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Digital Employee Experience: The Role of Support

Digital Employee Experience: The Role of Support

Compucom David Krauthamer •  Staff Writer 

Self-Service and Expert Support

Previously, we introduced the four dimensions of Digital Experience Management (XM) that Compucom has identified and how effective management through data gathering and analytics can help to create the ideal hybrid workplace for your employees.

These four dimensions are divided into two main categories: technology-based and support-based. Our last blog looked at the two technology-based dimensions of XM: Technology-Enabled and Workplace Flexibility. This blog will explore the support-based dimensions of Self-Sufficiency and Well-Supported.

These four dimensions can be divided into two main categories: technology-based and support-based. Let's begin by looking at the two technology-based dimensions of XM: Technology-enabled and Workplace Flexibility. 

DEX: How Different Support Models Affect Experience

From the CEO to the mailroom clerk, like it or not, you're going to occasionally need IT support — and likely when you can least afford the interruption. 

When we make a support request, we’re looking to rapidly regain control through a comfortable support experience that fits the urgency level. Fortunately, IT support services come in a variety of flavors to suit different preferences. There are support channels to accommodate everyone, from the DIYer who thrives in forums and search engines to the not-so-tech-savvy senior manager who calls the “IT Guy” for almost everything. 

With the prevalence of hybrid and remote work, IT support touches almost every area, from hiring and onboarding to the offboarding process. Support models have evolved to ensure that every touchpoint along the employee journey creates the right experience for employee retention and productivity. 

It's about keeping your employees happy. Whether driving self-sufficient support or providing expert high-touch experiences, XM measures, analyzes, and ultimately offers service improvements throughout your employees' tenure. 

Support: Self-Sufficiency Drives Productivity 

Self-sufficiency means different things to different people. Some of us DIYers like to do everything ourselves, while others just prefer easy access to help when needed. No matter how a person uses self-service support solutions, their goal is maintaining productivity. 

Determining how well self-service support drives end-user self-sufficiency requires asking and answering some key questions: 

  • Do your employees have quick and easy access to self-service support solutions?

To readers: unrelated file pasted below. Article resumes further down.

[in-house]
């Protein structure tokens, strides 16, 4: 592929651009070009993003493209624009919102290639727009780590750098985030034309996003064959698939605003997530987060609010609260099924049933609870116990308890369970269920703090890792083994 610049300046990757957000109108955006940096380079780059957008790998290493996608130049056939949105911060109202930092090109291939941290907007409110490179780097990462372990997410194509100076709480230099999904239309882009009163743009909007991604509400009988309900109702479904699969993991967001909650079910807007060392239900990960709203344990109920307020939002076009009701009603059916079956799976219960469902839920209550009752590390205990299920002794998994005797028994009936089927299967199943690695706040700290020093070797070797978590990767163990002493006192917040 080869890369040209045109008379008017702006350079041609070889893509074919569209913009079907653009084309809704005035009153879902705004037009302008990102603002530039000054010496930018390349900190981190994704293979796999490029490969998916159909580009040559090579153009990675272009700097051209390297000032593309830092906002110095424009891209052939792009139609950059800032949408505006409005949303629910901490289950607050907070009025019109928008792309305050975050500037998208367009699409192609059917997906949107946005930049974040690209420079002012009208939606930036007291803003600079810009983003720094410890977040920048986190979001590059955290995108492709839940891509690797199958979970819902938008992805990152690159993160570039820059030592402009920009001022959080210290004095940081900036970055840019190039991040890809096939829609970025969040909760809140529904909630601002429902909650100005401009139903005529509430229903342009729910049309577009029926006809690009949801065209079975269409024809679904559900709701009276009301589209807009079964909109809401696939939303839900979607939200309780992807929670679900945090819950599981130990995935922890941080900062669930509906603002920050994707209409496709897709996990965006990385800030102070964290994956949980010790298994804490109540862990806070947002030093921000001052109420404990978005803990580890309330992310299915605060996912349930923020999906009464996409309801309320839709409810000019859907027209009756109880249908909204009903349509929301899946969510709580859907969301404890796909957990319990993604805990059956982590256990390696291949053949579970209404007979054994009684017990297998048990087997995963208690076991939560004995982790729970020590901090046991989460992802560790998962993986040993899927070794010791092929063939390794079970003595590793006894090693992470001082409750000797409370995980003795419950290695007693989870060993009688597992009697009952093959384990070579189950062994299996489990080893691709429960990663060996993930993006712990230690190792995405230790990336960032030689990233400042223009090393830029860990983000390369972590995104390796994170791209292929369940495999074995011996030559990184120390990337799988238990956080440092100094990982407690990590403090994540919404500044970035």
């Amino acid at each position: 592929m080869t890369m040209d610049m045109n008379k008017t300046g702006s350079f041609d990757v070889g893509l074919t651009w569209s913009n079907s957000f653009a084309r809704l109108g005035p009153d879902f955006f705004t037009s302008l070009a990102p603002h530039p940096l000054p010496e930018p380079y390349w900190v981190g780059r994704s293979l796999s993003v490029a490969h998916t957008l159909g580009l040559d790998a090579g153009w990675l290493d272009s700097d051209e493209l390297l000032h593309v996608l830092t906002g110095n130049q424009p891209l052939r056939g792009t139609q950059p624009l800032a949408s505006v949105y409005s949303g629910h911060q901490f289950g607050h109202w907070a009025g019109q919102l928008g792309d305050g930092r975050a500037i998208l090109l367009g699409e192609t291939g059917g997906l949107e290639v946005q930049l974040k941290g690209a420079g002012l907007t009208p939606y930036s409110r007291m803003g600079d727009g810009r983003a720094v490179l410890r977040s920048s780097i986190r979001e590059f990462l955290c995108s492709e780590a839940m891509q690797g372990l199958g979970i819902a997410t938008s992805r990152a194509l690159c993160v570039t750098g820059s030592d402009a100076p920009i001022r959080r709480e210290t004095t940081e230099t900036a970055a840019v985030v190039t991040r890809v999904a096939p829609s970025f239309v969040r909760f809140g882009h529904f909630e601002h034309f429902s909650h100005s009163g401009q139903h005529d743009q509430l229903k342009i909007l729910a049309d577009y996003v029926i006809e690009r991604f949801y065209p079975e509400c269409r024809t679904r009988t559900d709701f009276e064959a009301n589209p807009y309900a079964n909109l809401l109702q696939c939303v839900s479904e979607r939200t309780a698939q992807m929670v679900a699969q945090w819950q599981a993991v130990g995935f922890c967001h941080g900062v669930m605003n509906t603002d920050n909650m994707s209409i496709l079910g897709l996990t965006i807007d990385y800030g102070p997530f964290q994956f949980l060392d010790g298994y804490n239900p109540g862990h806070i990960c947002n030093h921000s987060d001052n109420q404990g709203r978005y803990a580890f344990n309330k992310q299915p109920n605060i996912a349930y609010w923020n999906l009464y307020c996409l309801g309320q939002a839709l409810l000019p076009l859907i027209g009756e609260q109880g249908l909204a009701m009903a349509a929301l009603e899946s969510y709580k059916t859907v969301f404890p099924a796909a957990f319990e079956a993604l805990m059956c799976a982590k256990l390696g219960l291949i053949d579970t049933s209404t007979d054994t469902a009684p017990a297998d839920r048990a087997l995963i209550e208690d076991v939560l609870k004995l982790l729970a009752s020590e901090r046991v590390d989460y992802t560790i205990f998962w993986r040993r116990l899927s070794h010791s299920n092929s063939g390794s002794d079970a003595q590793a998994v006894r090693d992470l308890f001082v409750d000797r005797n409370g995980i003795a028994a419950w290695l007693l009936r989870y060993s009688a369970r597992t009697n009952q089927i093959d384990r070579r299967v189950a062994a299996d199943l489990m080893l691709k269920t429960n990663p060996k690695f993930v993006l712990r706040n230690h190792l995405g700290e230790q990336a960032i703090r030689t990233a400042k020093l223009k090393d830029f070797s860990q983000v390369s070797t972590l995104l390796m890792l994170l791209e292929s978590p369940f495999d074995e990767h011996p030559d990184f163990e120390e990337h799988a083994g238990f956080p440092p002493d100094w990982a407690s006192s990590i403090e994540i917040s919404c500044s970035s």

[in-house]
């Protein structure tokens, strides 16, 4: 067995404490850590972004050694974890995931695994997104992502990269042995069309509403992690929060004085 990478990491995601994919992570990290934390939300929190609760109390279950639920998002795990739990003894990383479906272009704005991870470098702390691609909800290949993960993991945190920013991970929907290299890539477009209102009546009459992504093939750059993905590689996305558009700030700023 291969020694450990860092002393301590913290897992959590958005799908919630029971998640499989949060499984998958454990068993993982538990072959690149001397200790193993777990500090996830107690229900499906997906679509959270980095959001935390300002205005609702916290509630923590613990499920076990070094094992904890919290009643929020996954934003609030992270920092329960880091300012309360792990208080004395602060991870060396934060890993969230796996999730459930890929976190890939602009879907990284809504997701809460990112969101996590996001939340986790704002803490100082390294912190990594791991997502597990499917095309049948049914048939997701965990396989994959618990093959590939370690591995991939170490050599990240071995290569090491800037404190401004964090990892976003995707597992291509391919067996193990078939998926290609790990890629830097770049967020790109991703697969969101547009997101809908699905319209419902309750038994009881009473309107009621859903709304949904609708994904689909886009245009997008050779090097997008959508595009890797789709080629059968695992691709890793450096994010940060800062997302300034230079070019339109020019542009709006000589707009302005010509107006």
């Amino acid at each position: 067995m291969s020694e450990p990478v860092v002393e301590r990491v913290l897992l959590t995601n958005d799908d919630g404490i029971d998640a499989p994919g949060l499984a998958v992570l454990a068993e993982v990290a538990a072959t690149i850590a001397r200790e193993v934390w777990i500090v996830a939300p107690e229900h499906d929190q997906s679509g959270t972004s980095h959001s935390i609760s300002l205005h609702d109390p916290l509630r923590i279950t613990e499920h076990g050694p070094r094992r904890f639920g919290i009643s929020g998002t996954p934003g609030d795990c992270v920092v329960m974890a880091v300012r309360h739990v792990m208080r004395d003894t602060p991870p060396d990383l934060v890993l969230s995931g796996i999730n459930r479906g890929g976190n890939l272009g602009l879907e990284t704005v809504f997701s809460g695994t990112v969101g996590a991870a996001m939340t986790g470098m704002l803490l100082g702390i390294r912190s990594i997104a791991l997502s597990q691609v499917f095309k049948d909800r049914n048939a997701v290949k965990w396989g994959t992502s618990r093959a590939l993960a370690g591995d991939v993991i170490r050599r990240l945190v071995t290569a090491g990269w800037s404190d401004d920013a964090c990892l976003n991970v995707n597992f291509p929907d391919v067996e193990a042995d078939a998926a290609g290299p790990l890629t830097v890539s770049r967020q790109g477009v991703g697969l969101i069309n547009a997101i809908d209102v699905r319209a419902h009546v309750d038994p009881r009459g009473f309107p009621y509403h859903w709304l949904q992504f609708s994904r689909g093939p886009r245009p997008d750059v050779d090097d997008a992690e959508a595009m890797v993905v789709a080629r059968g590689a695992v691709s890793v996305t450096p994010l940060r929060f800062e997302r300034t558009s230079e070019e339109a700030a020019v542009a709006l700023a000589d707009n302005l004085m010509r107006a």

• What is their perception and satisfaction with the self-support solutions your organization provides? 
  • Are the self-service support options effective in restoring optimal productivity and increasing job satisfaction and loyalty to your company? 

For today's hybrid employees to work efficiently, they must have easy access to trusted self-service technical help through their preferred channels (apps, knowledgebase articles, forums, or AI-enabled). Having a robust selection of easy-to-use support options that enhance self-sufficiency will go a long way in keeping your people happy and productive. 

Support: A Great Support Experience from Day One 

Making sure your workers are well-supported shows them they are valued; it demonstrates your belief in their ability to succeed when given the right tools, such as readily available expert guidance when they need it most. And this should start from day one. 

Troy Baldwin, Compucom's Director of Digital Experience Management, when asked about the importance of providing employees a great experience from day one, said, “I'd put it right at the top. We commissioned a survey last year that found user frustrations with technology had caused more than 60% of those asked to look, apply, or leave for other jobs, and 12% of enterprise respondents actually switched. So, is it important? Yes.” 

To help determine how well-supported your employees are, XM analyses key experience indicators based on these questions: 

  • How was your onboarding experience?  
  • What has your experience been like for your device lifecycle services? 
  • When engaging expert support, how was your support experience? 
  • How do you feel about the overall experience from beginning to end? 

These questions and the indicators associated with them help us to understand and improve how users consume and perceive IT services without having to repeatedly tap them on their shoulders to ask: how's it working now?  

Four Dimensions. One Great Experience.

Compucom's focus is helping our customers achieve a productive, distributed workforce, and Digital Experience Management is one way we achieve this. By harnessing the power and insights of key experience indicators, we are able to drive employee productivity and satisfaction. 

But don't just take our word for it; Gartner also understands that “near real-time processing of aggregated data from endpoints, applications, employee sentiment, and organizational context helps surface actionable insights” that help drive continuous improvements. 

In our next post, we'll bring the Four Dimensions of Digital Experience Management together and find out how implementing XM foundationally across managed services and solutions is a win-win for employers and employees. 

The Digital Experience Series: